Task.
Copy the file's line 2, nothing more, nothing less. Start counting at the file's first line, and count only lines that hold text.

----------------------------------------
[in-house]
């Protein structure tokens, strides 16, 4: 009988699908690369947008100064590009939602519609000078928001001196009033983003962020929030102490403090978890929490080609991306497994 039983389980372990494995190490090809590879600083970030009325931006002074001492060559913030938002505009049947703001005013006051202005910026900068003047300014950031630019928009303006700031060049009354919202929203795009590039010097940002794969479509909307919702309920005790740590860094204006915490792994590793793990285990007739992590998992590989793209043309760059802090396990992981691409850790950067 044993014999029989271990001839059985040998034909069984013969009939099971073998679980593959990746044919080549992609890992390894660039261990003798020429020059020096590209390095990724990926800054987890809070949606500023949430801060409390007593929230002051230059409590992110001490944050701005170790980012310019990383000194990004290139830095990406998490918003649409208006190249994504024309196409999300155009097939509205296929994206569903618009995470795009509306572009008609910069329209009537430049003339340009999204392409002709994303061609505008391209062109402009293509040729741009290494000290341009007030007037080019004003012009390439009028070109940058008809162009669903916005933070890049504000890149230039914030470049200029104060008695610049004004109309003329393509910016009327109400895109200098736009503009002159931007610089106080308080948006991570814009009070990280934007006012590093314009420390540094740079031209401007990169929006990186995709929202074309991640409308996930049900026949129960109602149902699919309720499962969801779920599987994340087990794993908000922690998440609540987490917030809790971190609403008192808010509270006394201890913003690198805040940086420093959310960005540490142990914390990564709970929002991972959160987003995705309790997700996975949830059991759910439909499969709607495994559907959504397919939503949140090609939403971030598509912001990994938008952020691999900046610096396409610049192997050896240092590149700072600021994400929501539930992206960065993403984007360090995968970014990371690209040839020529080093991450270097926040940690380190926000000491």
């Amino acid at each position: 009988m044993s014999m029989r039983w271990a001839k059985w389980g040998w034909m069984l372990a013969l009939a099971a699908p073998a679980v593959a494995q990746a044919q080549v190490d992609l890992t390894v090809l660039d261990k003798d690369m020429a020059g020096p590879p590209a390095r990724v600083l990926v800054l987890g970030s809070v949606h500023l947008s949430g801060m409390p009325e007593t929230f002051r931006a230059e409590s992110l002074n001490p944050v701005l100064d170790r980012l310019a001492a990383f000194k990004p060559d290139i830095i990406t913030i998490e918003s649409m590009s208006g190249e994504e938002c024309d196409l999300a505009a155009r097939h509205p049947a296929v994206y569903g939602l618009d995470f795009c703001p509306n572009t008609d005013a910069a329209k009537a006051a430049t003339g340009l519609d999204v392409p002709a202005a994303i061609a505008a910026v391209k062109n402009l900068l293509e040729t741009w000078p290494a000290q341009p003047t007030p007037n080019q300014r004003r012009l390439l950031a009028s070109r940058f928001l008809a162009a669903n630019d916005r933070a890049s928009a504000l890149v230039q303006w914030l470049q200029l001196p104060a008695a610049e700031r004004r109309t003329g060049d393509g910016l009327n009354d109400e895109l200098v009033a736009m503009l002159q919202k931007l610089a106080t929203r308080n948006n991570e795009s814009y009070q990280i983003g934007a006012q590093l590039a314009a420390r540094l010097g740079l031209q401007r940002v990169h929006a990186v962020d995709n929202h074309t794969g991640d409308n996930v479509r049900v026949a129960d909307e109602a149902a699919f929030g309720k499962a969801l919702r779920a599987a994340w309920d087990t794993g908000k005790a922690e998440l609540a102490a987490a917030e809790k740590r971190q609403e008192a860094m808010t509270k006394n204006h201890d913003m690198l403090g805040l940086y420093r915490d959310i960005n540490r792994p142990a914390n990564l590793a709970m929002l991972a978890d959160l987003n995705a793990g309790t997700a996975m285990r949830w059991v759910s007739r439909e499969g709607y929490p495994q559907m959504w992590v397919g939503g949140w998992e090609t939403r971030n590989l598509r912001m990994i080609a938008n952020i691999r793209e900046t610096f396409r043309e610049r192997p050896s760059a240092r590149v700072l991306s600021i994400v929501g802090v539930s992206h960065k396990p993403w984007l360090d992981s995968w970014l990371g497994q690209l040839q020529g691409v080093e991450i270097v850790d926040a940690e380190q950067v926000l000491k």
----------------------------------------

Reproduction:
């Protein structure tokens, strides 16, 4: 009988699908690369947008100064590009939602519609000078928001001196009033983003962020929030102490403090978890929490080609991306497994 039983389980372990494995190490090809590879600083970030009325931006002074001492060559913030938002505009049947703001005013006051202005910026900068003047300014950031630019928009303006700031060049009354919202929203795009590039010097940002794969479509909307919702309920005790740590860094204006915490792994590793793990285990007739992590998992590989793209043309760059802090396990992981691409850790950067 044993014999029989271990001839059985040998034909069984013969009939099971073998679980593959990746044919080549992609890992390894660039261990003798020429020059020096590209390095990724990926800054987890809070949606500023949430801060409390007593929230002051230059409590992110001490944050701005170790980012310019990383000194990004290139830095990406998490918003649409208006190249994504024309196409999300155009097939509205296929994206569903618009995470795009509306572009008609910069329209009537430049003339340009999204392409002709994303061609505008391209062109402009293509040729741009290494000290341009007030007037080019004003012009390439009028070109940058008809162009669903916005933070890049504000890149230039914030470049200029104060008695610049004004109309003329393509910016009327109400895109200098736009503009002159931007610089106080308080948006991570814009009070990280934007006012590093314009420390540094740079031209401007990169929006990186995709929202074309991640409308996930049900026949129960109602149902699919309720499962969801779920599987994340087990794993908000922690998440609540987490917030809790971190609403008192808010509270006394201890913003690198805040940086420093959310960005540490142990914390990564709970929002991972959160987003995705309790997700996975949830059991759910439909499969709607495994559907959504397919939503949140090609939403971030598509912001990994938008952020691999900046610096396409610049192997050896240092590149700072600021994400929501539930992206960065993403984007360090995968970014990371690209040839020529080093991450270097926040940690380190926000000491």